Tasting Notes with Jim Beauregard: Jim looks back at his favorite beers of 2017

By JIM BEAUREGARD December 19. 2017 6:03PM

For the last two columns of this year, I want to take a few moments to recap some of the good stuff.

This week we’ll revisit some of the best beer that has been presented here this year, next week a few of the best wines. They are not in any particular order, just consider them all very good.

Let’s get right down to business:

Sierra Nevada 2017 Beer Camp Golden IPA: Sierra Nevada Brewing Company, Chico, Calif.; 50 IBUs, 6.5% ABV.

You can always count on Sierra Nevada to produce a flavorful and well-made beer, whatever its particular incarnation might be. This time we have a beer with wheat at its base. It has a large head, yellow-gold beer, low malt and high hops with a nose that bursts forth with citrus, lemon, lime, some geranium notes and a bit of pine. It is dry, with good bitterness and acidity, medium alcohol that is also well-integrated, medium body and medium-plus flavor intensity that reflects the nose. I’ll end this note with a confession: I am not typically a wheat beer fan, but this is one that I would buy without hesitation.

Allagash Tripel Ale: Allagash Brewing Company, Portland Maine; 9.0% alcohol by volume (750 mL bottle, $8.99 at Market Basket).

Traditionally, Belgian Tripels have huge heads, and this one is no exception: When you pour, the head takes up at least a third of the glass, and is slightly off-white in color. The beer is gold/amber with relatively low malt and fairly high hops, the nose sending forth citrus, lemon, herbs and spices. On the palate it is dry, consistent with the style, of medium bitterness and acidity, medium-plus alcohol, which may place it a little out of balance initially. Medium body, with a silky texture and medium-plus flavor intensity which includes hops and malt, the former dominating and reflecting the nose along with some caramel flavors from the malt. Medium-long finish. The recommended serving temperature is 40 to 50 degrees.

La Fin du Monde: Unibroue, Chambly, Quebec. 9% abv, IBU 19.

Huge, creamy off-white head that lasts right through to the end. Cloudy gold-amber beer, cloudy due to the bottle re-fermentation. The nose has some hints of malt, relatively stronger in hops, with both fruit and spice aromas. The beer itself is dry, with medium bitterness, medium acidity and medium carbonation. The alcohol is medium plus but is very well integrated into the blend. It is medium bodied with a silky texture and medium – plus flavor intensity that includes citrus, lemon, orange blossom and spice. The spice is relatively mild, it’s mostly a fruit forward profile, very flavorful. Medium – plus length finish that holds the flavors right through to the end. Very good.

Samuel Adams Oktoberfest: Marzen style beer. Boston Brewing Co. 5.3% ABV, 16 IBUs.

Glowing amber color with a just off-white head. The nose is clearly malty though with a hint of hops. The palate is well-balanced and well integrated, reflecting the Tettnang Tettnanger and Hallertau Mittelfrüh noble hops, the flavors include grain, caramel, and just a very slight citrus note in the background. The finish is long and pleasant. This one is also available in cans and if you are having an Oktoberfest party, you will want to invite this one.

Peak Brewing Company Espresso Amber: Certified USDA organic, ale with organic coffee. Peak Brewing Co., Portland, Maine. 22 IBUs, 6.8% ABV.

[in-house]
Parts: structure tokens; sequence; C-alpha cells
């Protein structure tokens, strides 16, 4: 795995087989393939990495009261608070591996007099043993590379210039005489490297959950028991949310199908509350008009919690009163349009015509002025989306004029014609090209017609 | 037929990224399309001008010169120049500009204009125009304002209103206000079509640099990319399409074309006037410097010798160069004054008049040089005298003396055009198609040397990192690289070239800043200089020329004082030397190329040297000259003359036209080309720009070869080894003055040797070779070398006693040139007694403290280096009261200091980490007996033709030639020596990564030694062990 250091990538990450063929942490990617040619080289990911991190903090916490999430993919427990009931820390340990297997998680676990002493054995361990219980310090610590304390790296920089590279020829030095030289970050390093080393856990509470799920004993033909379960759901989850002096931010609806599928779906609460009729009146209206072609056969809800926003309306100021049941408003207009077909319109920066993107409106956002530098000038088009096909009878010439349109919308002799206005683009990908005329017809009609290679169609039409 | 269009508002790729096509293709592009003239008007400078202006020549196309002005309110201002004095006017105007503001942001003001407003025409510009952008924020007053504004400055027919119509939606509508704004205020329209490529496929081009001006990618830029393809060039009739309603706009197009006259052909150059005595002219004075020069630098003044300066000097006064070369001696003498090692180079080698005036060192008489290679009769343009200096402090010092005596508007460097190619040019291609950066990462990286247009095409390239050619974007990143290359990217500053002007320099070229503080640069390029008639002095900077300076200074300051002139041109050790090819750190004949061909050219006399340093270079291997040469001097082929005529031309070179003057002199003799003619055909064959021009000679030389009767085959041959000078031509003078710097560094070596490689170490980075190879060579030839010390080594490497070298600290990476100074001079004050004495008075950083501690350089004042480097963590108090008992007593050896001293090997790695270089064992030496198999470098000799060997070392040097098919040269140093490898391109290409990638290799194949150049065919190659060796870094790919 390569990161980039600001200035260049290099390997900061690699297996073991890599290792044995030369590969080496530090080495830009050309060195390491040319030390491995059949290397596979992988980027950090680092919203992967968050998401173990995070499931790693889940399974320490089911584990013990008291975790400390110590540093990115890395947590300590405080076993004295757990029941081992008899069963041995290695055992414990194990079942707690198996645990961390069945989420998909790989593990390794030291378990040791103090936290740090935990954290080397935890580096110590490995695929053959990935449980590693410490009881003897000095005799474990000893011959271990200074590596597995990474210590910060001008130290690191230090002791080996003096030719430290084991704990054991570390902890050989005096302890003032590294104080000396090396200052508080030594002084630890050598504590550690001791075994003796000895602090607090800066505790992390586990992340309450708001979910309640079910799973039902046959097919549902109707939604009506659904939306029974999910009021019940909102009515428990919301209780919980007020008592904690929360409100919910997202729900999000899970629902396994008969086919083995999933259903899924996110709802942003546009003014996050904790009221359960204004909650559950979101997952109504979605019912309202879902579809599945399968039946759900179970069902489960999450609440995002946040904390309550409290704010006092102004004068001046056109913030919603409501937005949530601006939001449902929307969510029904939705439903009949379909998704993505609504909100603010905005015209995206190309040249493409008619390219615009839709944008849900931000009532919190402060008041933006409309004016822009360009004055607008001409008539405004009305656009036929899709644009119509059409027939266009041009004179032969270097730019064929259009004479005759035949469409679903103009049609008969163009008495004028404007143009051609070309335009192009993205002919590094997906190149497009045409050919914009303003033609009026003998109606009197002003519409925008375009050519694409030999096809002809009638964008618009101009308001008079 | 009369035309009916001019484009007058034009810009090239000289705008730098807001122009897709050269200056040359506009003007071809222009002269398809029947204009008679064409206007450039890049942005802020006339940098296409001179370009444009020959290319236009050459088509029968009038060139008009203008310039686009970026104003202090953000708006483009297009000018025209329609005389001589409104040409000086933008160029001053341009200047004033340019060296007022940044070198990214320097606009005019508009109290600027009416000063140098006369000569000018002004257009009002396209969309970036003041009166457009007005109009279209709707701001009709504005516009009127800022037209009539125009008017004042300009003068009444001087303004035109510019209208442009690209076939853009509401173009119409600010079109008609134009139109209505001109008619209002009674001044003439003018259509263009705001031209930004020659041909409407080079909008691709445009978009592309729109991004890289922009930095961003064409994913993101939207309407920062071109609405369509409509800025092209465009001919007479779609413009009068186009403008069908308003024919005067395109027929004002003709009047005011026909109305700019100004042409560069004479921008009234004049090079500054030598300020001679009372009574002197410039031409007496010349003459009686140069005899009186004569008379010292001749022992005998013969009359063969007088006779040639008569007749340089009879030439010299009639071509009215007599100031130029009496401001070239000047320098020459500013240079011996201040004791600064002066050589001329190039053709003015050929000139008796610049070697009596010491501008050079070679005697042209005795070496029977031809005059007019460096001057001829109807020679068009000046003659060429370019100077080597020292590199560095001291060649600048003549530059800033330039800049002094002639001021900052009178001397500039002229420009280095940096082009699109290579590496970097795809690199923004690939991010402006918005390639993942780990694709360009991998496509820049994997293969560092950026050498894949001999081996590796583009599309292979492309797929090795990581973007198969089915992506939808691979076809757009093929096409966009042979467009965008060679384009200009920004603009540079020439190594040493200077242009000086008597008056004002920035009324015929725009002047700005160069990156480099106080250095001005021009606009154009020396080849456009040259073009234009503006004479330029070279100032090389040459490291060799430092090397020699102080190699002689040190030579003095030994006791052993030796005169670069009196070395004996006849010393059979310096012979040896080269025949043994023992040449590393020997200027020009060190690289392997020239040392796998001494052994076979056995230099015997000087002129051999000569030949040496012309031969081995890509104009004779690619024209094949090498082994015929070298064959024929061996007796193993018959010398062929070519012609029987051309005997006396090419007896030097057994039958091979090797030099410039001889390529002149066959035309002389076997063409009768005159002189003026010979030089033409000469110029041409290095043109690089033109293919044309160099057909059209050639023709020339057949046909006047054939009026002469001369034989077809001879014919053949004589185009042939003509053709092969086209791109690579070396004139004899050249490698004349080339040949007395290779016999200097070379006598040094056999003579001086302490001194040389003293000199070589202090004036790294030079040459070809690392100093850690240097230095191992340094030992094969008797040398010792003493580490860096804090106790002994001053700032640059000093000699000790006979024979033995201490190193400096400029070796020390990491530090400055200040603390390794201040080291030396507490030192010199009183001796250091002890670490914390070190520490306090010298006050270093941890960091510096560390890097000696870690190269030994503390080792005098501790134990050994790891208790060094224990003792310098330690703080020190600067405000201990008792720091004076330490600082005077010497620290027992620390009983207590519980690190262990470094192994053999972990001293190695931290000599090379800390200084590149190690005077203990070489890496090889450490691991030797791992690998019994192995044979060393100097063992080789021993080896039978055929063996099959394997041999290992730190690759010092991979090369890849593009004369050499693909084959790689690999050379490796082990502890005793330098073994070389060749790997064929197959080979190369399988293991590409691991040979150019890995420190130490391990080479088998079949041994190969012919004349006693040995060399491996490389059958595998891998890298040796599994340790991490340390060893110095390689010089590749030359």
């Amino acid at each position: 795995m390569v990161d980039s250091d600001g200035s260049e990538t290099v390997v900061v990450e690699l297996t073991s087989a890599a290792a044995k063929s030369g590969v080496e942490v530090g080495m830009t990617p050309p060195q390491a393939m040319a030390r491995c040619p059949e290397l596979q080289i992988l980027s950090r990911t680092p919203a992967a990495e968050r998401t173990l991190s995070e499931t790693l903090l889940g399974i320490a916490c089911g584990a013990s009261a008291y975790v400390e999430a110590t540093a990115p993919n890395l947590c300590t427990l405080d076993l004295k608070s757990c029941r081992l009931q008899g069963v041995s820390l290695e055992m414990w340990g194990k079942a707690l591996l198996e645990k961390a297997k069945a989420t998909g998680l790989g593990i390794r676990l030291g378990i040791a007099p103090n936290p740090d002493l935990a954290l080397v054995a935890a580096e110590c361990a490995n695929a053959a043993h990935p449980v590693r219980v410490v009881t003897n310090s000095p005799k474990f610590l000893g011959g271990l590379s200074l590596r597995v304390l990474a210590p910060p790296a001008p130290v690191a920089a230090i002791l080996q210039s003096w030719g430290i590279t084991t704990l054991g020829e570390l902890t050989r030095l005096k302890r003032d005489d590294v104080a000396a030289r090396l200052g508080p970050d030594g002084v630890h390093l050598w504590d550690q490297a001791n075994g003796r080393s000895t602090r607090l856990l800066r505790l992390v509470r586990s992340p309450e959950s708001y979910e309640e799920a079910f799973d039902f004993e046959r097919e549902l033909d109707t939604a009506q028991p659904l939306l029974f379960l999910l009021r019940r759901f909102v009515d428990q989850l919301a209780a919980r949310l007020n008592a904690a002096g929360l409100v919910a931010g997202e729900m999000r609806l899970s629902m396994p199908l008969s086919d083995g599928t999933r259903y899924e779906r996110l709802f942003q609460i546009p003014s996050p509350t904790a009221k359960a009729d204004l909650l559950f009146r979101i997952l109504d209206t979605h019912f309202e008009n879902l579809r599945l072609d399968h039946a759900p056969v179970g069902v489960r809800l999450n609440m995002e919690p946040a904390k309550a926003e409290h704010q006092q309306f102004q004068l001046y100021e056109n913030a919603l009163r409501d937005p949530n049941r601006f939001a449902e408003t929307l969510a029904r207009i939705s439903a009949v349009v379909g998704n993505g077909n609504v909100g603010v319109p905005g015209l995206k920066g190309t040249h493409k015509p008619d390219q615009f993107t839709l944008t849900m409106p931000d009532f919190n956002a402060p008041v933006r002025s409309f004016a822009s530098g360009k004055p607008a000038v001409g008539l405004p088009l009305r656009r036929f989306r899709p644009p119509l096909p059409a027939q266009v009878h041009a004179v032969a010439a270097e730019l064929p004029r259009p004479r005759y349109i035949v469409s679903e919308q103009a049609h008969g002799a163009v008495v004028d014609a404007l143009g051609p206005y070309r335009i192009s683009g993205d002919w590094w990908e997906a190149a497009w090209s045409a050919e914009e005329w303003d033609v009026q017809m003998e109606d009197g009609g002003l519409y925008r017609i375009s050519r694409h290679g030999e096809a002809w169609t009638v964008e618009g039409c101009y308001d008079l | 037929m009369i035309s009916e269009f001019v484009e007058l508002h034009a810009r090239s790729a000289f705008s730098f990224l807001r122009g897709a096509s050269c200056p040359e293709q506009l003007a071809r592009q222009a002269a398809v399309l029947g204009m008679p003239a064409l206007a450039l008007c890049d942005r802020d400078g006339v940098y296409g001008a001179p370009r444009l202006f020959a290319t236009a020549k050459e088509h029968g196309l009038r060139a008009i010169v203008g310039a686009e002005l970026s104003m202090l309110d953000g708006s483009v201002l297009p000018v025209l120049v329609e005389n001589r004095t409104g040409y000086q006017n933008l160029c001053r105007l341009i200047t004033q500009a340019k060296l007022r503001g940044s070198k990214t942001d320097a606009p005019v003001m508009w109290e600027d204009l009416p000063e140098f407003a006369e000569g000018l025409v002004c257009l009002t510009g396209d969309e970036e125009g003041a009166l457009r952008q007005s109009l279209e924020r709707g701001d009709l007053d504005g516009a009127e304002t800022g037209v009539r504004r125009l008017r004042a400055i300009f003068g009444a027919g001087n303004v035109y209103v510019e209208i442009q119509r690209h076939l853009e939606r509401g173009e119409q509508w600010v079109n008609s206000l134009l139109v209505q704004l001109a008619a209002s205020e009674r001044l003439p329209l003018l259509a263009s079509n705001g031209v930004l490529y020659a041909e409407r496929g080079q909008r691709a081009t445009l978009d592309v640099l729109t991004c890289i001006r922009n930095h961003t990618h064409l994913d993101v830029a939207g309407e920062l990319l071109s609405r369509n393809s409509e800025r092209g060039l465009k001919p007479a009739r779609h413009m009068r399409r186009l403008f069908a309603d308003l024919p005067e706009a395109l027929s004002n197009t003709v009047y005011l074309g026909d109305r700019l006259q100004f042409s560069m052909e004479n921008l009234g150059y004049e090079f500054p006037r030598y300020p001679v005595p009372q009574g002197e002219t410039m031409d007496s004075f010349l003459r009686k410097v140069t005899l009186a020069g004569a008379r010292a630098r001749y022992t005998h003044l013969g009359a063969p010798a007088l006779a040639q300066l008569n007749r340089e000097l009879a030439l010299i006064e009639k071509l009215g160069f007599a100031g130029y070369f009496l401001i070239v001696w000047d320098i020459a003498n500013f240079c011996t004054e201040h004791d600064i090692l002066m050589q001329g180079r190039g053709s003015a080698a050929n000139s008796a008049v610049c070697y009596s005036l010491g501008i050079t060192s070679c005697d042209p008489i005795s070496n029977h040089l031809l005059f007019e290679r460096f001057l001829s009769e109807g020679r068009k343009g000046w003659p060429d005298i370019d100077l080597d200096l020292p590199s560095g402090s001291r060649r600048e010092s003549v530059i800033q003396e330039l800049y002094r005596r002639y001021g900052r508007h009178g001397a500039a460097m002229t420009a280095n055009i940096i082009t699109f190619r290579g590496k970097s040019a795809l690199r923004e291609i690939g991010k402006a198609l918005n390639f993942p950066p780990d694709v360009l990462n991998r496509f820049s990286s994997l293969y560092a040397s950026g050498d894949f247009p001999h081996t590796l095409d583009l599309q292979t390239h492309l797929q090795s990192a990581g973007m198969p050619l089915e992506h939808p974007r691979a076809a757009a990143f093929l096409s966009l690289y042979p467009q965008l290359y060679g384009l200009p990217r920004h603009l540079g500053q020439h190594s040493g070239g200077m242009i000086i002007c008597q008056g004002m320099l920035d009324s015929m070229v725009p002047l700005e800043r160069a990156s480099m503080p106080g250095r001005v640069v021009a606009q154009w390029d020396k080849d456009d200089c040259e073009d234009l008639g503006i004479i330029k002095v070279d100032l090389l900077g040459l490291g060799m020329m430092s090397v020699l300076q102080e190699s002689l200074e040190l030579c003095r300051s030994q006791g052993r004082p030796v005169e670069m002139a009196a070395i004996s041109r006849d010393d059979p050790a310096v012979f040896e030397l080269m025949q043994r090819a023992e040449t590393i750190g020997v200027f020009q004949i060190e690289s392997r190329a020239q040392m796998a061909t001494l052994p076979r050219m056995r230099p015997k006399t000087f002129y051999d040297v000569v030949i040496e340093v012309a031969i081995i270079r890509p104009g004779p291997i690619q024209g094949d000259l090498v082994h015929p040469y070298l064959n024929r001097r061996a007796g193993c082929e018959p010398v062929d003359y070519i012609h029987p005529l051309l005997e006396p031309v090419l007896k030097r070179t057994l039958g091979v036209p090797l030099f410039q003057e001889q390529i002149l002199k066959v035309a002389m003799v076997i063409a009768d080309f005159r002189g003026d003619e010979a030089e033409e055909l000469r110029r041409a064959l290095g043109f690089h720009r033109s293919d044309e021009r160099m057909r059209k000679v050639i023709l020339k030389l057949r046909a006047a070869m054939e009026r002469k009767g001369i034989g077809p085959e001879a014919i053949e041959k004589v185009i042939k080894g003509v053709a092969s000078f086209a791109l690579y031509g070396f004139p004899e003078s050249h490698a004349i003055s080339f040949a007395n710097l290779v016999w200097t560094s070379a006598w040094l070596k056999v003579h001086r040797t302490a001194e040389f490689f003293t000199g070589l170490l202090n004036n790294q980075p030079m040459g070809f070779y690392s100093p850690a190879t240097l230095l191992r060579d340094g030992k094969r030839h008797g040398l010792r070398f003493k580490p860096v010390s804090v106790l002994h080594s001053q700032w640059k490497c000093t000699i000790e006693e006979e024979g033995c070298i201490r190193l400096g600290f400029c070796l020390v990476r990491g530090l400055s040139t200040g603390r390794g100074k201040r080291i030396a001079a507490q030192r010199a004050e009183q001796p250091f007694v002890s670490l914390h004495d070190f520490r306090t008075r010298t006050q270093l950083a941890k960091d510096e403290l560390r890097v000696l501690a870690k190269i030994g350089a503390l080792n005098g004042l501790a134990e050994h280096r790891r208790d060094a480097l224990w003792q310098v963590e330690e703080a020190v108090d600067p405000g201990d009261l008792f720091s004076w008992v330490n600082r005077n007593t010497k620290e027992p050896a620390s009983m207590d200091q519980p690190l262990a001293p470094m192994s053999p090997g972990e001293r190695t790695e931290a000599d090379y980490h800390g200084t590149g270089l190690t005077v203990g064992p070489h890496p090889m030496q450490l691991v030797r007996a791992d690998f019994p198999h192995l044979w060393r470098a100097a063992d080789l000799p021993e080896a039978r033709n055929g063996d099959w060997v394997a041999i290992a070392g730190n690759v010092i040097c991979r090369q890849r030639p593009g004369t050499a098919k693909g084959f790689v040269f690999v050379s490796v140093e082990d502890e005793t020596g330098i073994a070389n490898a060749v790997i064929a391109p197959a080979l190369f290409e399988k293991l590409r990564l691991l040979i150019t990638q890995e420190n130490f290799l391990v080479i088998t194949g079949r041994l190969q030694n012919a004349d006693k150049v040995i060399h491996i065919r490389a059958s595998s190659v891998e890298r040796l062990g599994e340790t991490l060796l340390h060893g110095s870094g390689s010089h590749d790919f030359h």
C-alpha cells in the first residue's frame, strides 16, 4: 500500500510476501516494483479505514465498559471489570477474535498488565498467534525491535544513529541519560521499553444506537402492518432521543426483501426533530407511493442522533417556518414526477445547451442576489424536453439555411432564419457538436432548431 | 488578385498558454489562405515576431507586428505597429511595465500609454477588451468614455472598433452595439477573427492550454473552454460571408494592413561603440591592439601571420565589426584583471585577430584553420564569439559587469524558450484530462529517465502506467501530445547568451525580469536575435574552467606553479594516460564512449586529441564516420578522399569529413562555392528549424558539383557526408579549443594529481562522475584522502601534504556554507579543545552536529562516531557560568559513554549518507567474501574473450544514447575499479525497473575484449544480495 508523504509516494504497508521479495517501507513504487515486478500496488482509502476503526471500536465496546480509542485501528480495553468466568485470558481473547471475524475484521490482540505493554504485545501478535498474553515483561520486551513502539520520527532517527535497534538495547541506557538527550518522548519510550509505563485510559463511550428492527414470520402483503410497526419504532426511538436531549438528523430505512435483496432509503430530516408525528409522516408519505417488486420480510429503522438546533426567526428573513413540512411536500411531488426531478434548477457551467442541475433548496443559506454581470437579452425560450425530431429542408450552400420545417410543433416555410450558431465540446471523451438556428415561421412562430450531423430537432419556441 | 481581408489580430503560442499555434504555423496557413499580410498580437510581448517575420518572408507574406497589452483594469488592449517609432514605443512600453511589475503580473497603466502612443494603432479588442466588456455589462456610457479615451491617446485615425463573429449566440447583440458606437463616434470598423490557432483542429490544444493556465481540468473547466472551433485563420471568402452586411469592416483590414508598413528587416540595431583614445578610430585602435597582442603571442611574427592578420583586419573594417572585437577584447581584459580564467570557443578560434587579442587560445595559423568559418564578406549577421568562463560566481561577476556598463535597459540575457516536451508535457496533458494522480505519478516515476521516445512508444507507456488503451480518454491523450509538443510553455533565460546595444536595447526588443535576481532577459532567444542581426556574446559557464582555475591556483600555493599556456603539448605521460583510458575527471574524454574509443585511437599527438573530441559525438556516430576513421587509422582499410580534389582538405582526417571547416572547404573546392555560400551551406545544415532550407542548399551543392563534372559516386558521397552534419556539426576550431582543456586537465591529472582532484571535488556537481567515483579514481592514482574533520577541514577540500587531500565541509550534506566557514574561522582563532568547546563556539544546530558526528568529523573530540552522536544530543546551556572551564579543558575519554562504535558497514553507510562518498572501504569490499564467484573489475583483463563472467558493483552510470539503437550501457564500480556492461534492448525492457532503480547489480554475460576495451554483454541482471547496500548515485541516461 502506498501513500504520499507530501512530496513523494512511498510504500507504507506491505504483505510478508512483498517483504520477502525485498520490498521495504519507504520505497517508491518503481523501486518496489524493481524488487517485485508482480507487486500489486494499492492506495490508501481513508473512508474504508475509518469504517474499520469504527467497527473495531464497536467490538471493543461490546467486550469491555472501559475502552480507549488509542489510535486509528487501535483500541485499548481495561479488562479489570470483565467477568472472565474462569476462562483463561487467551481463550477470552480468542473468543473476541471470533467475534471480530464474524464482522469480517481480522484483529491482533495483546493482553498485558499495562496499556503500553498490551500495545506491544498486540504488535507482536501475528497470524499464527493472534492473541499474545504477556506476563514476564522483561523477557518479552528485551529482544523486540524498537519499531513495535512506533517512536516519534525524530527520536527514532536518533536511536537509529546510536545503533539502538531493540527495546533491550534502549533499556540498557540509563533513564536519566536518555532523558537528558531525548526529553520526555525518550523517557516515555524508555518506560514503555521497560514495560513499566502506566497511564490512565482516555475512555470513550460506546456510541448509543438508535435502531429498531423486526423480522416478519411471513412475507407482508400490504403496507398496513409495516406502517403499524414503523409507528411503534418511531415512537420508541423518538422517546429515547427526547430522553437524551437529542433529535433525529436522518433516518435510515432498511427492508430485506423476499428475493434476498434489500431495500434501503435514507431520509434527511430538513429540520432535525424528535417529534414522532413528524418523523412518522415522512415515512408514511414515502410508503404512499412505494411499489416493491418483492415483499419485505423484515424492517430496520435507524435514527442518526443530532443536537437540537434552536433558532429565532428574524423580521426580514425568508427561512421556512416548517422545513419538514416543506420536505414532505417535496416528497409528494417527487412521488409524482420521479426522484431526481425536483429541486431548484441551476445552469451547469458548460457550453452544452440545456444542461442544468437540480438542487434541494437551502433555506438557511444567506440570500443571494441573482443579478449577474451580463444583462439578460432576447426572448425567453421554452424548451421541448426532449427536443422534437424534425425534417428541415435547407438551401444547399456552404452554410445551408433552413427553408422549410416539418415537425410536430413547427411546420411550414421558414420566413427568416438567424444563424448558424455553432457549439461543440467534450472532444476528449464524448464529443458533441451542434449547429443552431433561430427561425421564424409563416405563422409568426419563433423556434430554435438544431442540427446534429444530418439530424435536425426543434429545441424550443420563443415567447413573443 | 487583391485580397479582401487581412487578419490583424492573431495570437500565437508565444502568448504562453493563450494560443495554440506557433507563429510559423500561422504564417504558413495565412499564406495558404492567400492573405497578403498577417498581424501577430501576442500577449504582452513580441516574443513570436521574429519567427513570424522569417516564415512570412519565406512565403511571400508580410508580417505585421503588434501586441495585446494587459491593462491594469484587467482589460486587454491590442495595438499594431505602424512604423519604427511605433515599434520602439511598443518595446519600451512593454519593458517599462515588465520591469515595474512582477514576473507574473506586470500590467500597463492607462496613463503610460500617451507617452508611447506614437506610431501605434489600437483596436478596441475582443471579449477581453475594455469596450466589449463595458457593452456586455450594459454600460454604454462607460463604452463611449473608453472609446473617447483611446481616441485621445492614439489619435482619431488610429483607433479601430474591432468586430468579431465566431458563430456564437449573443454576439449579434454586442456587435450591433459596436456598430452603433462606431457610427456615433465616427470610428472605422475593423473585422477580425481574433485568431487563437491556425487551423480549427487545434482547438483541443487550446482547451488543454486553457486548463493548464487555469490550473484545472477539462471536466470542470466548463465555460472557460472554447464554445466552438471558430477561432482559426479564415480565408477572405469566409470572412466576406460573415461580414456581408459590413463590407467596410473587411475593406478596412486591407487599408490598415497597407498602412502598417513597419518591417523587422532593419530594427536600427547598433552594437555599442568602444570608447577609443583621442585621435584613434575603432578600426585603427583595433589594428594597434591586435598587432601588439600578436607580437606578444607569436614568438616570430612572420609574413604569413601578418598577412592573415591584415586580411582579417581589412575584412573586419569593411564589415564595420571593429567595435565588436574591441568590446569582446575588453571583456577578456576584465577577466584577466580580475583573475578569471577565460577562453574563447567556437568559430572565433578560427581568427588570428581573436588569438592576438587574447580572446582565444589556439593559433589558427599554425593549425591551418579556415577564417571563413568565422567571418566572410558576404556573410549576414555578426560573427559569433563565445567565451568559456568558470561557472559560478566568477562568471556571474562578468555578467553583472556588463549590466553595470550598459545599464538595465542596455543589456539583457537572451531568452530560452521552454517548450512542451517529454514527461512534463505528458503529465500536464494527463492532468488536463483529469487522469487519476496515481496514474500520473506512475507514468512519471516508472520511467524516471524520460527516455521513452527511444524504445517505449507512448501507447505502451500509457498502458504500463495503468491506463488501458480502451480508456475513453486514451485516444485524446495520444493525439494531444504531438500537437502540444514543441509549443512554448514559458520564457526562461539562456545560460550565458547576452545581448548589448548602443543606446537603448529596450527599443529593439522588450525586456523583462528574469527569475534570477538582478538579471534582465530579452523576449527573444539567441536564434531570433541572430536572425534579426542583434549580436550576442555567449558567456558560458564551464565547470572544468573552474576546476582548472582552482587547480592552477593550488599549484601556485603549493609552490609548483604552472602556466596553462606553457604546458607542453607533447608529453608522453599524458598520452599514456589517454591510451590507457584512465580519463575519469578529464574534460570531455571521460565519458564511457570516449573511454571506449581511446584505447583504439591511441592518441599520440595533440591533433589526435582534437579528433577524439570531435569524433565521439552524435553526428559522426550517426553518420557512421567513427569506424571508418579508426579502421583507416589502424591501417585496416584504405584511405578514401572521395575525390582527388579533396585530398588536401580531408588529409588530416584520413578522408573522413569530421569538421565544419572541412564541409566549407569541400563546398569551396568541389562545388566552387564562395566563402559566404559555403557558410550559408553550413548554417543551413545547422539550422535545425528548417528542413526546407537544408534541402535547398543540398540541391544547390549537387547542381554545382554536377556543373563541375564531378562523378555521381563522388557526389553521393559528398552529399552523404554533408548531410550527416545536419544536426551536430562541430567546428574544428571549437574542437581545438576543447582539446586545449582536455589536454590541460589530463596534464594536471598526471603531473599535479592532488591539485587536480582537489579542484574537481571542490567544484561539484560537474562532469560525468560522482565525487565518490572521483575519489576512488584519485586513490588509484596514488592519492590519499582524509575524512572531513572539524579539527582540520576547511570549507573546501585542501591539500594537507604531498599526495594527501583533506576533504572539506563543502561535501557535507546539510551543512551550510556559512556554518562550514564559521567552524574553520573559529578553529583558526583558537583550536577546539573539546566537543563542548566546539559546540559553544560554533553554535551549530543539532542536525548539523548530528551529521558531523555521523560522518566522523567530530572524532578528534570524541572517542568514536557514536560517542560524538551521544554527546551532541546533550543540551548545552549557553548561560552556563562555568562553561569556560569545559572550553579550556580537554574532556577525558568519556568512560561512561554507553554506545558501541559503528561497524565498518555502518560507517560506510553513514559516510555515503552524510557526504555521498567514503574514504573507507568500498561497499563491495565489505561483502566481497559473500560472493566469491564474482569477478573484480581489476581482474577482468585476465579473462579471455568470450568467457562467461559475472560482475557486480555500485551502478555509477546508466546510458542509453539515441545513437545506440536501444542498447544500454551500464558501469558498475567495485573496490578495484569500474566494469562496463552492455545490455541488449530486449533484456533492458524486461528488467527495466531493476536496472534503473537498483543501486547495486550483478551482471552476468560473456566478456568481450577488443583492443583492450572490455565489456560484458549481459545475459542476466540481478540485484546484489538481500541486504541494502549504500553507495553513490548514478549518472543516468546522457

So, we are looking at a deep amber-colored ale, in the IPA ballpark, maybe a double IPA, a light tan head, diminishing over time, creamy but with bubbles popping out here and there. The first thing you notice on the nose is that it shouts espresso, and if you are coffee lover you’ll find that a very pleasing note.

If your taste doesn’t extend to very dark Italian coffees, or, if you prefer hoppy beers, stop now and look elsewhere. If, however, this is right up your alley, you will not be disappointed, and, if you give the nose a minute or so to open up, you will also find the malt flavors behind it, which range from bread to toast, along with some roasted notes, all blending in a very nice combination.

This is a dry beer, palate, with medium bitterness and acidity, well-balanced alcohol and medium body, with medium texture but a flavor profile that is remarkably intense, carrying the espresso right through to the finish. Not quite as insistently, but definitely there, is lots of flavor from the Munich malt. This is a beer that holds the flavors, as well as the intensity, right through a very long finish. It will stay with you long after you swallow. You can pair this with anything that has coffee flavors in it like coffee cakes for dessert. Delicious.

Orval Trappist Ale: Brasserie D’Orval, Belgium. 6.9% ABV. Yes, we shall end on a Belgian note. Orval is becoming more readily available in New Hampshire and this is a very good thing.

It is a classic Belgian ale, in the tripel ballpark, with a huge just ever so slightly off-white head over a deep golden ale, very rich gold hue. The nose carries aromas of both hops and malt, as well as some good fruit notes.

If you give the head a couple of minutes to die down before you take a sip, you’ll be greeted with a fairly bitter and acidic beer that makes your mouth water, with well-integrated alcohol medium body and flavor that packs a punch, including lemon, lemongrass, just a hint of lime, I think there’s a hint of geranium in there somewhere too, as well as some herbal notes to the back of your mouth, and along the way to the finish, hints of pine, as well as some burnt and nutty notes. In other words, lots and lots going on, and well worth the price of admission.

Contact wine, beer and obsessive list compiler Jim Beauregard at tastingnotesnh@aol.com


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